Defendant argues that 17-A M.R. S.A. § 1201,[5] which governs eligibility for *237 probation and unconditional discharge, requires a sentencing Justice to make specific findings of probation eligibility, enumerated in § 1201(1)(A-D), for all sentences, and that § 1201(2) then requires probation or unconditional discharge of those not falling within the stated exceptions in § 1201(1) or of those not specifically found to fall within the exceptions.

We reject this argument. Defendant's interpretation of § 1201 overlooks the word "may" in § 1201(1)

"[a] person who has been convicted of any crime may be sentenced to a suspended term of imprisonment . . . ." (emphasis added)

The findings referred to by defendant are necessary only when a sentencing Justice determines that probation or discharge is appropriate; they are not required to be made for every sentence imposed. Any other interpretation would ignore the plain language of the particular statute as well as its relation to, and role in, the overall statutory scheme as to sentencing.


Finally, defendant challenges as illegal the restitution orders in the sentences on the grounds that the Justice failed to comply with the authorizing statutes, by: (1) ordering restitution without making a specific inquiry into the defendant's financial status and ability to pay as required in 17-A M.R.S.A. § 1325, and (2) failing to specify the time and method of payment as required in 17-A M.R.S.A. § 1326. The record, we conclude, leaves no basis for rational disagreement that the Justice failed to comply with the statutes authorizing restitution. We, therefore, in this direct appeal, take cognizance of this issue raised by defendant, and we decide that the parts of the sentence ordering defendant to make restitution are illegal because of the Justice's failure to comply with statutory requirements.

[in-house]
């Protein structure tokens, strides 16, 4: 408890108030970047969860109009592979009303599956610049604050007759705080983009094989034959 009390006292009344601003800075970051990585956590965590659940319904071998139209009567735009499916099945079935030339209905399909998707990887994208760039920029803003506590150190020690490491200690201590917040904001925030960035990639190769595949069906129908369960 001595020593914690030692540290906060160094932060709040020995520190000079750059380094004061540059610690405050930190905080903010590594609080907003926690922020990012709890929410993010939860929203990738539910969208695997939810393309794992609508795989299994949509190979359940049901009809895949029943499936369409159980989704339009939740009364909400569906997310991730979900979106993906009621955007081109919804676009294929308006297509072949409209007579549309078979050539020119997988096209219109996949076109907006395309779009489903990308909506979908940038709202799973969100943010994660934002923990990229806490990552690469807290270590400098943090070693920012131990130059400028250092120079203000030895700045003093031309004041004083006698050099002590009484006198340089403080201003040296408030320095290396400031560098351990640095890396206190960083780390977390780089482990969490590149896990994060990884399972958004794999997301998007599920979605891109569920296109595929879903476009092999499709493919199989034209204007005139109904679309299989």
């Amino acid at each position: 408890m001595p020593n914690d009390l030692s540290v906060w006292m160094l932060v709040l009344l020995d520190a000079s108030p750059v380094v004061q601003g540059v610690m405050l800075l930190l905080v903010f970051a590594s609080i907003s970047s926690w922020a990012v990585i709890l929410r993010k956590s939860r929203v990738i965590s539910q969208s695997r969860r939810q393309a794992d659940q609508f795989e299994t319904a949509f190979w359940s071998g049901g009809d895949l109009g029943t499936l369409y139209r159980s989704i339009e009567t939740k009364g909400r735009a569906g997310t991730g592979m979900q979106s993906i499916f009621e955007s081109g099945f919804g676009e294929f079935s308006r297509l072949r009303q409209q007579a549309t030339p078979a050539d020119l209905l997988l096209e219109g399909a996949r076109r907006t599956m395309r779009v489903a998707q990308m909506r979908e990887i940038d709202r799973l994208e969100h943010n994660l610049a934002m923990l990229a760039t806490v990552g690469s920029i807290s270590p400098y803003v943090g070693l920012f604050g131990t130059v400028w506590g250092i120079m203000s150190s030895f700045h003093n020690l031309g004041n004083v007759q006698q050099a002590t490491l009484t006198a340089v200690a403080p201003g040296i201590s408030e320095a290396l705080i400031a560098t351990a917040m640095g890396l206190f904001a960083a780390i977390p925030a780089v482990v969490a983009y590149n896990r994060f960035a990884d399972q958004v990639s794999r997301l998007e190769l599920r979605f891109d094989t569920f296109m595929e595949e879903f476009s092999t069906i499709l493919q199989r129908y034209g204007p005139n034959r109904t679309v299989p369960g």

The Justice ordered restitution, totalling $55,697.46, as to ten of the twelve counts to which defendant pleaded guilty.[6] One of these counts charged defendant with embezzlement under 17 M.R.S.A. § 2109; the other nine counts charged theft by unauthorized taking under 17-A M.R.S.A. § 353.

We discuss, first, the restitution ordered on the embezzlement count. That count charged an offense committed prior to the enactment of the Criminal Code, when there was no statutory authority for imposition of a sentence for restitution together with incarceration.[7] Under the prior law, then, the restitution order was illegal.

Moreover, even if defendant is taken to have consented to being sentenced under the Code for the embezzlement, as provided for in 17-A M.R.S.A. § 1(2),[8] thus to bring *238 to bear the authority conferred on the court to require restitution, there is no change of result. The restitution order as to the embezzlement conviction would then be illegal on the same grounds that the order for restitution as to the nine convictions for theft by unauthorized taking, committed after the Criminal Code became effective, must be held illegal: that, as the discussion to follow explains, the presiding Justice failed to comply with the Code's requirements for ordering restitution.

Section 1152(2-A) of the Code authorizes restitution in addition to incarceration as follows:

"2-A. Every natural person convicted of a crime may be required to make restitution as authorized by chapter 54. Subject to the limitations of chapter 54, restitution may be imposed as a condition of probation or may be imposed in addition to a sentence authorized by chapter 51 or to a fine authorized by chapter 53." (emphasis added)